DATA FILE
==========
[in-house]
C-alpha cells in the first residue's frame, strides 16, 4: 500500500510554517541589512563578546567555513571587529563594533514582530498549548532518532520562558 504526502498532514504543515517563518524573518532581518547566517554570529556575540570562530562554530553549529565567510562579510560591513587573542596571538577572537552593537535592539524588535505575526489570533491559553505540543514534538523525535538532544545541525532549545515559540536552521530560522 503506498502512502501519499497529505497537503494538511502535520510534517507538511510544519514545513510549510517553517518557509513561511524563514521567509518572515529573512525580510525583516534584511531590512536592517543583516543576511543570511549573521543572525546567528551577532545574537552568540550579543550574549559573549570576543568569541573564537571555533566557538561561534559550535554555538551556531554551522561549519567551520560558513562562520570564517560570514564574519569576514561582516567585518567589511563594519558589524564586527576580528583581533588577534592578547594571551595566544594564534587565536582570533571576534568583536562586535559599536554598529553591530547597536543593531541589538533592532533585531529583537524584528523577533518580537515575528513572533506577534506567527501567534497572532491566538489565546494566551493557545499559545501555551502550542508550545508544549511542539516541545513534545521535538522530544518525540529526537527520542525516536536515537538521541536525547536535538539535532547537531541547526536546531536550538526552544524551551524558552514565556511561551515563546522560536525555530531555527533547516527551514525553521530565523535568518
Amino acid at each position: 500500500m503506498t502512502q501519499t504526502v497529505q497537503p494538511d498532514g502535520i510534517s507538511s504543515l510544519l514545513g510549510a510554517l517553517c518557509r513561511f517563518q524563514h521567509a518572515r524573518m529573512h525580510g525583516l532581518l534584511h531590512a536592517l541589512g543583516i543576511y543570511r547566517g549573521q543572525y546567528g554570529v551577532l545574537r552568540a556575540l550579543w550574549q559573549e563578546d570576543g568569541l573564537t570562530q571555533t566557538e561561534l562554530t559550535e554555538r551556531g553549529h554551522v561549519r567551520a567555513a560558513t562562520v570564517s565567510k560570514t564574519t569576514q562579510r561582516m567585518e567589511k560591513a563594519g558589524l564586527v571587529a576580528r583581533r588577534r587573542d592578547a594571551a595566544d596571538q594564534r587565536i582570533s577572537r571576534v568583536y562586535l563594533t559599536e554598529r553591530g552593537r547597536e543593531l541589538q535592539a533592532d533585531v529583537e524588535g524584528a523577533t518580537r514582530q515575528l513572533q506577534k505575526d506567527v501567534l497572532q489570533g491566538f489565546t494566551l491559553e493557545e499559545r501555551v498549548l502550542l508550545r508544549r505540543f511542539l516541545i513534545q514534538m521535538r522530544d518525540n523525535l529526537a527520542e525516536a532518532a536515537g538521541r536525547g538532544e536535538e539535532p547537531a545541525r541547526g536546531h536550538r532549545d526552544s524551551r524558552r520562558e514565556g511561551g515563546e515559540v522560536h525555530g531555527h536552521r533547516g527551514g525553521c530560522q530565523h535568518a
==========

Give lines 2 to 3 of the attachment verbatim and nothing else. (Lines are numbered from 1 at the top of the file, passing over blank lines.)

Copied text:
C-alpha cells in the first residue's frame, strides 16, 4: 500500500510554517541589512563578546567555513571587529563594533514582530498549548532518532520562558 504526502498532514504543515517563518524573518532581518547566517554570529556575540570562530562554530553549529565567510562579510560591513587573542596571538577572537552593537535592539524588535505575526489570533491559553505540543514534538523525535538532544545541525532549545515559540536552521530560522 503506498502512502501519499497529505497537503494538511502535520510534517507538511510544519514545513510549510517553517518557509513561511524563514521567509518572515529573512525580510525583516534584511531590512536592517543583516543576511543570511549573521543572525546567528551577532545574537552568540550579543550574549559573549570576543568569541573564537571555533566557538561561534559550535554555538551556531554551522561549519567551520560558513562562520570564517560570514564574519569576514561582516567585518567589511563594519558589524564586527576580528583581533588577534592578547594571551595566544594564534587565536582570533571576534568583536562586535559599536554598529553591530547597536543593531541589538533592532533585531529583537524584528523577533518580537515575528513572533506577534506567527501567534497572532491566538489565546494566551493557545499559545501555551502550542508550545508544549511542539516541545513534545521535538522530544518525540529526537527520542525516536536515537538521541536525547536535538539535532547537531541547526536546531536550538526552544524551551524558552514565556511561551515563546522560536525555530531555527533547516527551514525553521530565523535568518
Amino acid at each position: 500500500m503506498t502512502q501519499t504526502v497529505q497537503p494538511d498532514g502535520i510534517s507538511s504543515l510544519l514545513g510549510a510554517l517553517c518557509r513561511f517563518q524563514h521567509a518572515r524573518m529573512h525580510g525583516l532581518l534584511h531590512a536592517l541589512g543583516i543576511y543570511r547566517g549573521q543572525y546567528g554570529v551577532l545574537r552568540a556575540l550579543w550574549q559573549e563578546d570576543g568569541l573564537t570562530q571555533t566557538e561561534l562554530t559550535e554555538r551556531g553549529h554551522v561549519r567551520a567555513a560558513t562562520v570564517s565567510k560570514t564574519t569576514q562579510r561582516m567585518e567589511k560591513a563594519g558589524l564586527v571587529a576580528r583581533r588577534r587573542d592578547a594571551a595566544d596571538q594564534r587565536i582570533s577572537r571576534v568583536y562586535l563594533t559599536e554598529r553591530g552593537r547597536e543593531l541589538q535592539a533592532d533585531v529583537e524588535g524584528a523577533t518580537r514582530q515575528l513572533q506577534k505575526d506567527v501567534l497572532q489570533g491566538f489565546t494566551l491559553e493557545e499559545r501555551v498549548l502550542l508550545r508544549r505540543f511542539l516541545i513534545q514534538m521535538r522530544d518525540n523525535l529526537a527520542e525516536a532518532a536515537g538521541r536525547g538532544e536535538e539535532p547537531a545541525r541547526g536546531h536550538r532549545d526552544s524551551r524558552r520562558e514565556g511561551g515563546e515559540v522560536h525555530g531555527h536552521r533547516g527551514g525553521c530560522q530565523h535568518a